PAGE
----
The African clawed frog (Xenopus laevis), an anuran amphibian, has some interesting features of limb regeneration. Xenopus can perfectly regenerate limbs during larval stages but loses the ability as development and metamorphosis progress (Dent, 1962; Overton, 1963; Muneoka et al., 1986). In the late tadpole, the skeletal pattern of a regenerated structure becomes more hypomorphic, and, eventually, young adults (froglets) after metamorphosis merely regenerate a cartilaginous spike, a simple cone-shaped structure without any segmentation. Adult Xenopus limb regeneration is thought to be epimorphic with regrowth of undifferentiated blastema cells like urodele limb regeneration, because the Xenopus limb blastema contains proliferating cells, these cells express msx1, a key molecule for an undifferentiated state, and the blastema formation in Xenopus shows nerve dependency as in urodeles (Endo et al., 2000). Nevertheless, limb regeneration in Xenopus froglets is incomplete in two aspects: one is its morphological feature as a nonpatterned skeletal structure, and the other is limited tissue redifferentiation. A spike made on an amputated Xenopus froglet limb is known to be muscle-deficient (Dent, 1962; Kurabuchi et al., 1983; Korneluk and Liversage, 1984; Muneoka and Sassoon, 1992), whereas other components, such as cartilage, connective tissue, nerves, blood vessels, and skin, are differentiated. This muscle-less situation could serve as a good model to investigate molecular and cellular aspects of epimorphic muscle regeneration during limb regeneration.

There are some possible explanations for this muscle-deficient phenotype. One possible explanation is that dedifferentiation of myofibers does not occur or the source of muscle precursor cells is absent in Xenopus adult limbs. Of interest, a recent work by (Gargioli and Slack, 2004) has suggested that myofibers of regenerates in an amputated tail of the Xenopus tadpole arise from satellite cells, not from pre-existing myofibers. Axolotls (Carlson and Rogers, 1976) and other urodeles (Cherkasova, 1983; Schrag and Cameron, 1983; Cameron et al., 1986) possess satellite cells or postsatellite cells that are localized under or between basal laminae, associated with myofibers, although it is not clear whether these cells contribute to epimorphic muscle regeneration. Little is known about the role of satellite cells in Xenopus adult limb muscle.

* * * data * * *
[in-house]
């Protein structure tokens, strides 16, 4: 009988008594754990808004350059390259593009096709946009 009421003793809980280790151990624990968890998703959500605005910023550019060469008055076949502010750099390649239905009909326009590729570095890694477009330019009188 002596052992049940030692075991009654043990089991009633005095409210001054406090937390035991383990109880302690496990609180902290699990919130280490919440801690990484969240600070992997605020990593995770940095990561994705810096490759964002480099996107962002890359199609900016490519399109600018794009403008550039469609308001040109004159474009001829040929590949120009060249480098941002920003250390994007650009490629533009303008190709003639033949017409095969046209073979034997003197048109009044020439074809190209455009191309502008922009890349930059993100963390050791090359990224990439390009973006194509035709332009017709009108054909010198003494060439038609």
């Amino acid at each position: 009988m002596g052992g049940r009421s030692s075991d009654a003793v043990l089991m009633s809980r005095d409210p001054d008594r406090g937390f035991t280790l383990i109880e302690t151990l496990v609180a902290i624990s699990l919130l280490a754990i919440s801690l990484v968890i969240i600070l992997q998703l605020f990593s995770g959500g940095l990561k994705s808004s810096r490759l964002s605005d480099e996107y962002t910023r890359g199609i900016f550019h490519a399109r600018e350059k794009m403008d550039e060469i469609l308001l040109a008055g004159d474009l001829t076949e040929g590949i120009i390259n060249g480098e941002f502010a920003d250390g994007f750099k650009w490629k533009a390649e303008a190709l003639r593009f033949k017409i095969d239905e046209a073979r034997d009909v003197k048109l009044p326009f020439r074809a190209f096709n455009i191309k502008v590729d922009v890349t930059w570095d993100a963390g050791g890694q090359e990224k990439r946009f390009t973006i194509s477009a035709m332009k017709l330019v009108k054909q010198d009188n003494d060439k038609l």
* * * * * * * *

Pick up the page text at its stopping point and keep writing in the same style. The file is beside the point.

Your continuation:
In developing embryos, myoblasts are a source of limb muscle precursor cells that are derived from the migrating myotome with expression of some transcription factors, such as Lbx1, Pax3, and Pax7. Particularly for limb muscles, a c-met–positive hypaxial myotome migrating into the limb bud is attracted by a motogen, HGF (hepatocyte growth factor), produced by limb mesenchymal cells (Brand-Saberi et al., 1996; Dietrich et al., 1999; Scaal et al., 1999). Muscle differentiation of myoblasts into myotubes begins with induction of myogenic basic helix–loop–helix transcription factors, so-called myogenic determination factors, myoD and myf5, both of which are required for commitment of myogenic lineage. Regarding muscle redifferentiation during Xenopus spike formation, it is possible that the series of molecular cascade(s) during myogenesis is disrupted. It is also possible that a certain blastema environment may repress gene expressions for the differentiation of myoblasts into more mature myotubes.